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THE FIRST HOUR OF LIFE - THEFIRSTHOUROFLIFE , (FULLTERM...

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THE FIRST HOUR OF LIFE The primary focus at this time is the transition from intrauterine to extrauterine life, with an introduction to  family members as the neonate’s condition warrants. NEONATAL ASSESSMENT DATA BASE (FULL-TERM) Circulation Apical pulse may fluctuate from 110–180 beats per minute (bpm). Blood pressure 60–80 mm Hg (systolic), 40–45 mm Hg (diastolic). Heart Sounds: Located in mediastinum with point of maximal intensity just to the left of the midsternum at third or  fourth intercostal space. Murmurs common during the first few hours of life. Umbilical cord white and gelatinous; contains two arteries and one vein. Elimination May void at birth May have passed meconium at birth Food/Fluid Weight: 2500–4000 g (5 lb 8 oz–8 lb 13 oz) Length: 44–55 cm (18–22 in) Skin turgor elastic (varies according to gestational age) Neurosensory Muscle Tone: Hypertonic flexion of all extremities. Awake and active, demonstrates sucking reflex for first 30 min following birth (first period of reactivity). Asymmetrical appearance (molding, edema, hematoma). Cry strong, lusty, medium pitch (high-pitched cry suggests genetic abnormality, hypoglycemia, or prolonged narcotic  effect). Respiration Apgar Score: 1/5 optimal score 7–10 Rate ranges from 30–60/min; periodic pattern may be noted Breath sounds bilateral; occasional crackles common initially Thorax cylindrical; prominent xiphoid cartilage common Safety Temperature ranges from 97.7 ° F–99.4 ° F (36.5 ° C–37.5 ° C). Some vernix present (amount and distribution dependent on gestational age). Skin: Smooth, flexible; peeling of hands/feet may be noted; pink-tinged or ruddy color; may be mottled, display minor  bruising (e.g., forceps delivery), or harlequin color changes; petechiae on head/face (may reflect increased  pressure associated with delivery or nuchal cord); port-wine stains, telangiectatic nevi (eyelids, between brows, or  on occiput), or mongolian spots (primarily lower back and buttocks) may be noted. Scalp abrasion may be present (internal electrode placement). DIAGNOSTIC STUDIES Cord pH:  Levels of 7.20–7.24 reflect a preacidotic state; lower levels indicate significant asphyxia. Hb/Hct:  Hb level of 15–20 g and Hct of 43%–61%. Direct Coombs’ Test on Cord Blood:  Determines presence of antigen-antibody complexes on red blood cell (RBC)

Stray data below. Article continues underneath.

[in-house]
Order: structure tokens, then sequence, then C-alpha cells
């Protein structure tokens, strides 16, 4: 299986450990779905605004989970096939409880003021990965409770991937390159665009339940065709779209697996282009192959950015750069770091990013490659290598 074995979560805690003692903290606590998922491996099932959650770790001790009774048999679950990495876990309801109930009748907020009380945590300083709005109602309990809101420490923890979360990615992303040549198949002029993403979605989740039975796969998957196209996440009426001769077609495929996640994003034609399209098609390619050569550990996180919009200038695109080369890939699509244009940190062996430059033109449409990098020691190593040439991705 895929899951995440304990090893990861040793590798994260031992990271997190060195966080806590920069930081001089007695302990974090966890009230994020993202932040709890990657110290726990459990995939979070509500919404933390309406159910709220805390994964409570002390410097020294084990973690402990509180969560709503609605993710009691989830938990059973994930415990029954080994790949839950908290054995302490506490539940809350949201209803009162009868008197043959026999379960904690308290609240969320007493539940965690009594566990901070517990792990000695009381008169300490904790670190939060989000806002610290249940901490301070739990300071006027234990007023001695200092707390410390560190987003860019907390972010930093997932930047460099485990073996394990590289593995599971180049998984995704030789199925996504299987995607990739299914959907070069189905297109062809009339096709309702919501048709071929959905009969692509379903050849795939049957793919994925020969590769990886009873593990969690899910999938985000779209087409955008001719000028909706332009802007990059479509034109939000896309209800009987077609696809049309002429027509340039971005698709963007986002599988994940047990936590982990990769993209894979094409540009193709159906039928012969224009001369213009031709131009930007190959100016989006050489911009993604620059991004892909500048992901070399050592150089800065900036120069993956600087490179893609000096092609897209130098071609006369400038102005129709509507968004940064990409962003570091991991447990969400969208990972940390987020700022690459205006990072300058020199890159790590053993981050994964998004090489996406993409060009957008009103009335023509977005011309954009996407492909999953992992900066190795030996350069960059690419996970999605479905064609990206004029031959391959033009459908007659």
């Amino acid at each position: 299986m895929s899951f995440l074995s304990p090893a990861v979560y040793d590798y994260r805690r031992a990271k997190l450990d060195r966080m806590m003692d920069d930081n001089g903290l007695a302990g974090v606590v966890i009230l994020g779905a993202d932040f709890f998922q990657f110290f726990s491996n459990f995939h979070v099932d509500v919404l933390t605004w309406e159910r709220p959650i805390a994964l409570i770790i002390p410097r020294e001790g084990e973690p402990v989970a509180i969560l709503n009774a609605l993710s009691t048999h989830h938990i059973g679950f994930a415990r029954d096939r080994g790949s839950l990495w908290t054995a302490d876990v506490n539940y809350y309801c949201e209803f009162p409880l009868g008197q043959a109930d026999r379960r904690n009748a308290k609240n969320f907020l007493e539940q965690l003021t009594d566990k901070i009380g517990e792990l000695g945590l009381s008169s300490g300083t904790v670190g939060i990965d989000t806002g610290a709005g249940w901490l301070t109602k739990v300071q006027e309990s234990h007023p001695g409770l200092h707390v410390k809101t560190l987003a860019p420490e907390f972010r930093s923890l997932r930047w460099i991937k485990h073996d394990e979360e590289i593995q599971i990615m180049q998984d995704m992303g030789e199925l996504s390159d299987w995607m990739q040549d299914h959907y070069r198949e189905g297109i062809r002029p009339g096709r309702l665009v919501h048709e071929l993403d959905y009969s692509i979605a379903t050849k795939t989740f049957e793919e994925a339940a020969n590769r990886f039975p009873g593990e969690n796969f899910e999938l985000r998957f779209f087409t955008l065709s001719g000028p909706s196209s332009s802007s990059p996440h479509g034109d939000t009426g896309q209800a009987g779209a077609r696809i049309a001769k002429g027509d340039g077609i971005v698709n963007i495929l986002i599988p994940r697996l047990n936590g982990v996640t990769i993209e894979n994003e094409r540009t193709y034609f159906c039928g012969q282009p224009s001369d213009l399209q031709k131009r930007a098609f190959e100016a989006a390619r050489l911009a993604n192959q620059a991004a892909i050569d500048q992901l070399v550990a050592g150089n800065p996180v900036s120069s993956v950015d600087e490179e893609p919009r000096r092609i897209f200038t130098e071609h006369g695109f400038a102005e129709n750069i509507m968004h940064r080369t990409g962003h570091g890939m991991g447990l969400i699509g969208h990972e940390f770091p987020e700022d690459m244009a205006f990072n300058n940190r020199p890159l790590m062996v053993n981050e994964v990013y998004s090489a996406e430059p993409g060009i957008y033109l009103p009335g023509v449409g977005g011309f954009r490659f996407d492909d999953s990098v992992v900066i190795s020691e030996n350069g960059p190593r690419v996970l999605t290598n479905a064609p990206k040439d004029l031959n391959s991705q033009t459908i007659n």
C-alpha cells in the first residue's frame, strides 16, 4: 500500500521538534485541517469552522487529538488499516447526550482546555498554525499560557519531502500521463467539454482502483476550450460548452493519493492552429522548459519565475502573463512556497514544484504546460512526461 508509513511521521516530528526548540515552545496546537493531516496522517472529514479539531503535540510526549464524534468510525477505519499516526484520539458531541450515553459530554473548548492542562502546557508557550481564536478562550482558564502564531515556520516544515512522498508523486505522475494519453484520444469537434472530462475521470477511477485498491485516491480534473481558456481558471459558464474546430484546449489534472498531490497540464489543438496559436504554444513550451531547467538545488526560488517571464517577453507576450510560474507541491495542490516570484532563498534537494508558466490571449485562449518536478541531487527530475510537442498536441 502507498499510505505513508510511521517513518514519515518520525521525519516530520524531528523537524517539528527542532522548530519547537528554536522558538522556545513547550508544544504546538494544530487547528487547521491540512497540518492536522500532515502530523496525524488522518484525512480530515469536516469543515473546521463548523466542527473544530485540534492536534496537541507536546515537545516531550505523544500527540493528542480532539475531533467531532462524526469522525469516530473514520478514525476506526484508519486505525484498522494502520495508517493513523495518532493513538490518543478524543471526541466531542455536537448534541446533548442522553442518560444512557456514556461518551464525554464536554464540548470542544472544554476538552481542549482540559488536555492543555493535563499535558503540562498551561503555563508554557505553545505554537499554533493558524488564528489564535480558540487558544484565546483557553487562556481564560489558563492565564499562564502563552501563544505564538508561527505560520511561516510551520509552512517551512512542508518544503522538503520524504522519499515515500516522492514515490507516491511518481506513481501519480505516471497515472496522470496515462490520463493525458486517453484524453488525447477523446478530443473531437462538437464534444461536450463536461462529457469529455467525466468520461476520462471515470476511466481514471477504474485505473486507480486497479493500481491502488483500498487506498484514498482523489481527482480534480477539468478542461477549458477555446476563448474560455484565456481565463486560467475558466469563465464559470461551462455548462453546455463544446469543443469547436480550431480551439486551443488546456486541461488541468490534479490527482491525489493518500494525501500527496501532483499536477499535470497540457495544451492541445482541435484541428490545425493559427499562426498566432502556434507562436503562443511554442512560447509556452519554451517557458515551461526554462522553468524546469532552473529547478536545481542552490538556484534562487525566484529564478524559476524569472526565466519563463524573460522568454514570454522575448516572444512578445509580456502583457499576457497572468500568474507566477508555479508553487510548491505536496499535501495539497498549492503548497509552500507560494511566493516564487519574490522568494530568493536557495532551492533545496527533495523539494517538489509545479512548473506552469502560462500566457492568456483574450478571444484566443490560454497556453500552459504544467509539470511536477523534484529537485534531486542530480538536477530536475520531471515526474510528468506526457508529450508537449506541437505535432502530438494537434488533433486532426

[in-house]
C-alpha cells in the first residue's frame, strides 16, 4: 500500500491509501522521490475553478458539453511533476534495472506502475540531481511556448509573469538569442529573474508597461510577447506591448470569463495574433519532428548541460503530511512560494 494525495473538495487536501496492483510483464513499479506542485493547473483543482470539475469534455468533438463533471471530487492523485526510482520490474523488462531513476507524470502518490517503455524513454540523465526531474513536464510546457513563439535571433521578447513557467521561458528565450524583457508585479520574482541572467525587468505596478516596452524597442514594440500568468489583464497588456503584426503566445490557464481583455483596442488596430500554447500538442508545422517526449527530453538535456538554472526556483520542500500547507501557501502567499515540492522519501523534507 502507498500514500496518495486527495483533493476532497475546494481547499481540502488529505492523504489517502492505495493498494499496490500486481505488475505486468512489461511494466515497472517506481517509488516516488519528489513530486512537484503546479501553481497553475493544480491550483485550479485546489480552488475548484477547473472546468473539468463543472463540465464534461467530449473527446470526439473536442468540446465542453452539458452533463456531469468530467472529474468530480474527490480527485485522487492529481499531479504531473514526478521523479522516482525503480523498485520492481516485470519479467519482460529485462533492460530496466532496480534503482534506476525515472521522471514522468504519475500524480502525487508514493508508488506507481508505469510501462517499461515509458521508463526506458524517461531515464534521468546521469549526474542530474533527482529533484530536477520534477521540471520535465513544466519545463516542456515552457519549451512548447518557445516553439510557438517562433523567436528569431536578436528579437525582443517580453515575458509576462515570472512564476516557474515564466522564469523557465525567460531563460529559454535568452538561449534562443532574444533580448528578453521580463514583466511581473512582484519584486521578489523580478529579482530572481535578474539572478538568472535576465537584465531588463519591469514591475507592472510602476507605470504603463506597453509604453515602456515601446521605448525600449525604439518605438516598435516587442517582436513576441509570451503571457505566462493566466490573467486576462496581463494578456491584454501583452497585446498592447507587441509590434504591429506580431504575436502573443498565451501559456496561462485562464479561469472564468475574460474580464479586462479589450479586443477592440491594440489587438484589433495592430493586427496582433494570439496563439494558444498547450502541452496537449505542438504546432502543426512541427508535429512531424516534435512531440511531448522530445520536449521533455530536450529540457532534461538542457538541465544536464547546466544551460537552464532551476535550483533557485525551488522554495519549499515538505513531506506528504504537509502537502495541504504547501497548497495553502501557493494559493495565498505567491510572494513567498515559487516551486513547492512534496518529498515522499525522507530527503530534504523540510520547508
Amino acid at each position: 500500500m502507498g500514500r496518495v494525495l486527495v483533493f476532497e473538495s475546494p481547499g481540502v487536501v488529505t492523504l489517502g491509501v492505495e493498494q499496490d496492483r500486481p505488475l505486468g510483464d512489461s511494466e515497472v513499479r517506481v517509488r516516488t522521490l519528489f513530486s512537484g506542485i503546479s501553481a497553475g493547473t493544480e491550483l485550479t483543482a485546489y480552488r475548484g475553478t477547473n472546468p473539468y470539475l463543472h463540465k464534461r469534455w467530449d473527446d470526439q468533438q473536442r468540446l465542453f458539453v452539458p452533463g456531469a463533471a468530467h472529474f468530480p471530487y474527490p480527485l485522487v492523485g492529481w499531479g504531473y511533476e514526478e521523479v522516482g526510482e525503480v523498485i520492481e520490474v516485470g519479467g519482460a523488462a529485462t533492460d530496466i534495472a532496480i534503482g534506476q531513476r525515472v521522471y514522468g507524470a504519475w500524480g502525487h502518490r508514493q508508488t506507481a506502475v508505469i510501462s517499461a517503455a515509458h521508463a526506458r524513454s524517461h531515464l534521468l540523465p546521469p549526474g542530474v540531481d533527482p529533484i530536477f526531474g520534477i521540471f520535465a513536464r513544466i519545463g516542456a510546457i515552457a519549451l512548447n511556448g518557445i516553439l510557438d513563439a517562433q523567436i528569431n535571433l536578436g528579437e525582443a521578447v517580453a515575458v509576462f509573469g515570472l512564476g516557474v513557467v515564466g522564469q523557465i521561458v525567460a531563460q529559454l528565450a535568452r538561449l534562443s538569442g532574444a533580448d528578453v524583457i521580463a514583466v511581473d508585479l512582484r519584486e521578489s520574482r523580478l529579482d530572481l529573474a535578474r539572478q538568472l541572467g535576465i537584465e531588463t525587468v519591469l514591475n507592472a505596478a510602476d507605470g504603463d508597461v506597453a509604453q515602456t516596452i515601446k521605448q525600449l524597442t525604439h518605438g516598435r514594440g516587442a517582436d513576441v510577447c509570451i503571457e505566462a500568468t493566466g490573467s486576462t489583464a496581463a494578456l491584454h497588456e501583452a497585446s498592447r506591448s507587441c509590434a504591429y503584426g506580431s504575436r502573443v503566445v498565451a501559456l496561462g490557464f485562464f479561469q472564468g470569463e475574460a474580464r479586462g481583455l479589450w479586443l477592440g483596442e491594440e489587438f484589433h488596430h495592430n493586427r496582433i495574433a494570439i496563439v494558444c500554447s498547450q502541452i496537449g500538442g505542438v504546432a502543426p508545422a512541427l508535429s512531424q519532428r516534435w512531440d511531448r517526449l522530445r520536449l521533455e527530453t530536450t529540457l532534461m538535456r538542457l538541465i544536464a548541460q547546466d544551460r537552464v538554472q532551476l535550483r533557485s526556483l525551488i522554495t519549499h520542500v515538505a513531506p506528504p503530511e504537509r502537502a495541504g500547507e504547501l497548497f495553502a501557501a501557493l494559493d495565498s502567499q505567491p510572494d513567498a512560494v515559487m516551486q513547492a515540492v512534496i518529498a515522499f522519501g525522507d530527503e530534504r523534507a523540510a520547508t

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membrane, reflecting hemolytic condition. NURSING PRIORITIES 1. Promote effective cardiopulmonary effort. 2. Provide a thermoneutral environment, and maintain body temperature.
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